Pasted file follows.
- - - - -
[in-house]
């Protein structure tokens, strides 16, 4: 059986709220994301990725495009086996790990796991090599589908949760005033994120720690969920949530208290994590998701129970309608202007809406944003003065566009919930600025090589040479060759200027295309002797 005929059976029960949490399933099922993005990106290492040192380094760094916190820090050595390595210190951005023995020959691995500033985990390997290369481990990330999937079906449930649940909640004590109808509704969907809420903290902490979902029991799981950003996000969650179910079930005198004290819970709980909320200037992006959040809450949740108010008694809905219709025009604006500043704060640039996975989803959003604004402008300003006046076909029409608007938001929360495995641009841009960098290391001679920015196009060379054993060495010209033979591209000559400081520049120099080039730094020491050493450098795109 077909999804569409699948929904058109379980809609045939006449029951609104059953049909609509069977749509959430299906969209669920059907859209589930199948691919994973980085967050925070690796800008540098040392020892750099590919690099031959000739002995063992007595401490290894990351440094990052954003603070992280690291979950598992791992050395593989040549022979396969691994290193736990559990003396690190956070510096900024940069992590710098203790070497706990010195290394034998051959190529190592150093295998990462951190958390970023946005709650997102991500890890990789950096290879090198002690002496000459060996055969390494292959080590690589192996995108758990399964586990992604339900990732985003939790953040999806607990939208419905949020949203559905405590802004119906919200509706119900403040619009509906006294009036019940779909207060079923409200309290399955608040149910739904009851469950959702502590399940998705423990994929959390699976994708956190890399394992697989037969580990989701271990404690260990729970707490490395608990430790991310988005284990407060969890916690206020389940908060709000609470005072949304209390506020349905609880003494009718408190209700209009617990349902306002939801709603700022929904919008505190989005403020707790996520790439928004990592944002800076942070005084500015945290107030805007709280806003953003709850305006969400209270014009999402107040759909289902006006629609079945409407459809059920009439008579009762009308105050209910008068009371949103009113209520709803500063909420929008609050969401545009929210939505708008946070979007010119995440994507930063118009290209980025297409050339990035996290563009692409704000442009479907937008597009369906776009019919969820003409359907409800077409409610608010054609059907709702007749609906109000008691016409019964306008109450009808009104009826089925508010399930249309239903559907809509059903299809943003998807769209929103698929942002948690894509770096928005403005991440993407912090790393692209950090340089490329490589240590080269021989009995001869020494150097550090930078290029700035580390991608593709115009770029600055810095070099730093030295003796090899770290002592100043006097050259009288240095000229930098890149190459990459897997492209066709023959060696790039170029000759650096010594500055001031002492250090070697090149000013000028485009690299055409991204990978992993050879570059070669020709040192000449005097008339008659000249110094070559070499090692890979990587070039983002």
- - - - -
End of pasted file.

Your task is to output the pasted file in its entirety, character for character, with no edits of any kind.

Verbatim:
[in-house]
């Protein structure tokens, strides 16, 4: 059986709220994301990725495009086996790990796991090599589908949760005033994120720690969920949530208290994590998701129970309608202007809406944003003065566009919930600025090589040479060759200027295309002797 005929059976029960949490399933099922993005990106290492040192380094760094916190820090050595390595210190951005023995020959691995500033985990390997290369481990990330999937079906449930649940909640004590109808509704969907809420903290902490979902029991799981950003996000969650179910079930005198004290819970709980909320200037992006959040809450949740108010008694809905219709025009604006500043704060640039996975989803959003604004402008300003006046076909029409608007938001929360495995641009841009960098290391001679920015196009060379054993060495010209033979591209000559400081520049120099080039730094020491050493450098795109 077909999804569409699948929904058109379980809609045939006449029951609104059953049909609509069977749509959430299906969209669920059907859209589930199948691919994973980085967050925070690796800008540098040392020892750099590919690099031959000739002995063992007595401490290894990351440094990052954003603070992280690291979950598992791992050395593989040549022979396969691994290193736990559990003396690190956070510096900024940069992590710098203790070497706990010195290394034998051959190529190592150093295998990462951190958390970023946005709650997102991500890890990789950096290879090198002690002496000459060996055969390494292959080590690589192996995108758990399964586990992604339900990732985003939790953040999806607990939208419905949020949203559905405590802004119906919200509706119900403040619009509906006294009036019940779909207060079923409200309290399955608040149910739904009851469950959702502590399940998705423990994929959390699976994708956190890399394992697989037969580990989701271990404690260990729970707490490395608990430790991310988005284990407060969890916690206020389940908060709000609470005072949304209390506020349905609880003494009718408190209700209009617990349902306002939801709603700022929904919008505190989005403020707790996520790439928004990592944002800076942070005084500015945290107030805007709280806003953003709850305006969400209270014009999402107040759909289902006006629609079945409407459809059920009439008579009762009308105050209910008068009371949103009113209520709803500063909420929008609050969401545009929210939505708008946070979007010119995440994507930063118009290209980025297409050339990035996290563009692409704000442009479907937008597009369906776009019919969820003409359907409800077409409610608010054609059907709702007749609906109000008691016409019964306008109450009808009104009826089925508010399930249309239903559907809509059903299809943003998807769209929103698929942002948690894509770096928005403005991440993407912090790393692209950090340089490329490589240590080269021989009995001869020494150097550090930078290029700035580390991608593709115009770029600055810095070099730093030295003796090899770290002592100043006097050259009288240095000229930098890149190459990459897997492209066709023959060696790039170029000759650096010594500055001031002492250090070697090149000013000028485009690299055409991204990978992993050879570059070669020709040192000449005097008339008659000249110094070559070499090692890979990587070039983002």